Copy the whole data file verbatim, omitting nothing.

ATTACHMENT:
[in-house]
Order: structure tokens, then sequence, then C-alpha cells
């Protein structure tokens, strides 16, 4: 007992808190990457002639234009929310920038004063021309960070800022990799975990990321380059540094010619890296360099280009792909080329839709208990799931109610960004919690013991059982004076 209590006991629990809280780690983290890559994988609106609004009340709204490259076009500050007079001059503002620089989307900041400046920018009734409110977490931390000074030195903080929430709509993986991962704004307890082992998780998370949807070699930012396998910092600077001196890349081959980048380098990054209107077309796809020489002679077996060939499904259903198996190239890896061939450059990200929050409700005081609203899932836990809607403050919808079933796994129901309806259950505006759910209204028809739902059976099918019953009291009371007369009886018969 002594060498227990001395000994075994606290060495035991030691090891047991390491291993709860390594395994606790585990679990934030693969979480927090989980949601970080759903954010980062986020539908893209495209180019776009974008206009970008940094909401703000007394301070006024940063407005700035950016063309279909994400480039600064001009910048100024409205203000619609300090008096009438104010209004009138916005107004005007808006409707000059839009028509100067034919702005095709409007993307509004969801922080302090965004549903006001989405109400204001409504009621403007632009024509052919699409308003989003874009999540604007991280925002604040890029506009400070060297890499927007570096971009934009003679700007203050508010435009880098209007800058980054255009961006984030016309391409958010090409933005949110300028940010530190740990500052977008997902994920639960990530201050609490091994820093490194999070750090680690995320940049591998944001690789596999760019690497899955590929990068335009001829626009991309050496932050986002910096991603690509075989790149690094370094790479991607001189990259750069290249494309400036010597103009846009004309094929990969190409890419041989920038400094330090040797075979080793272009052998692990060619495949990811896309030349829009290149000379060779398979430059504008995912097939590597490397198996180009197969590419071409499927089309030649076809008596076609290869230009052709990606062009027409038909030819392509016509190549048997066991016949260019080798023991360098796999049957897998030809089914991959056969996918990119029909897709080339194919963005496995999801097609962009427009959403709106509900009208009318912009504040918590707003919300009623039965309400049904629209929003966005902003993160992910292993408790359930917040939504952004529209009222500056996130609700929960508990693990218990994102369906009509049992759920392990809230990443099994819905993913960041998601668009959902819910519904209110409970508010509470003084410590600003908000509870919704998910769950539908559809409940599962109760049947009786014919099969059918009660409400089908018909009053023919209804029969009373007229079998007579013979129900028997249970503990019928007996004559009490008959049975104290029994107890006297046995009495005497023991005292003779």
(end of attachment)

[in-house]
Order: structure tokens, then sequence, then C-alpha cells
């Protein structure tokens, strides 16, 4: 007992808190990457002639234009929310920038004063021309960070800022990799975990990321380059540094010619890296360099280009792909080329839709208990799931109610960004919690013991059982004076 209590006991629990809280780690983290890559994988609106609004009340709204490259076009500050007079001059503002620089989307900041400046920018009734409110977490931390000074030195903080929430709509993986991962704004307890082992998780998370949807070699930012396998910092600077001196890349081959980048380098990054209107077309796809020489002679077996060939499904259903198996190239890896061939450059990200929050409700005081609203899932836990809607403050919808079933796994129901309806259950505006759910209204028809739902059976099918019953009291009371007369009886018969 002594060498227990001395000994075994606290060495035991030691090891047991390491291993709860390594395994606790585990679990934030693969979480927090989980949601970080759903954010980062986020539908893209495209180019776009974008206009970008940094909401703000007394301070006024940063407005700035950016063309279909994400480039600064001009910048100024409205203000619609300090008096009438104010209004009138916005107004005007808006409707000059839009028509100067034919702005095709409007993307509004969801922080302090965004549903006001989405109400204001409504009621403007632009024509052919699409308003989003874009999540604007991280925002604040890029506009400070060297890499927007570096971009934009003679700007203050508010435009880098209007800058980054255009961006984030016309391409958010090409933005949110300028940010530190740990500052977008997902994920639960990530201050609490091994820093490194999070750090680690995320940049591998944001690789596999760019690497899955590929990068335009001829626009991309050496932050986002910096991603690509075989790149690094370094790479991607001189990259750069290249494309400036010597103009846009004309094929990969190409890419041989920038400094330090040797075979080793272009052998692990060619495949990811896309030349829009290149000379060779398979430059504008995912097939590597490397198996180009197969590419071409499927089309030649076809008596076609290869230009052709990606062009027409038909030819392509016509190549048997066991016949260019080798023991360098796999049957897998030809089914991959056969996918990119029909897709080339194919963005496995999801097609962009427009959403709106509900009208009318912009504040918590707003919300009623039965309400049904629209929003966005902003993160992910292993408790359930917040939504952004529209009222500056996130609700929960508990693990218990994102369906009509049992759920392990809230990443099994819905993913960041998601668009959902819910519904209110409970508010509470003084410590600003908000509870919704998910769950539908559809409940599962109760049947009786014919099969059918009660409400089908018909009053023919209804029969009373007229079998007579013979129900028997249970503990019928007996004559009490008959049975104290029994107890006297046995009495005497023991005292003779």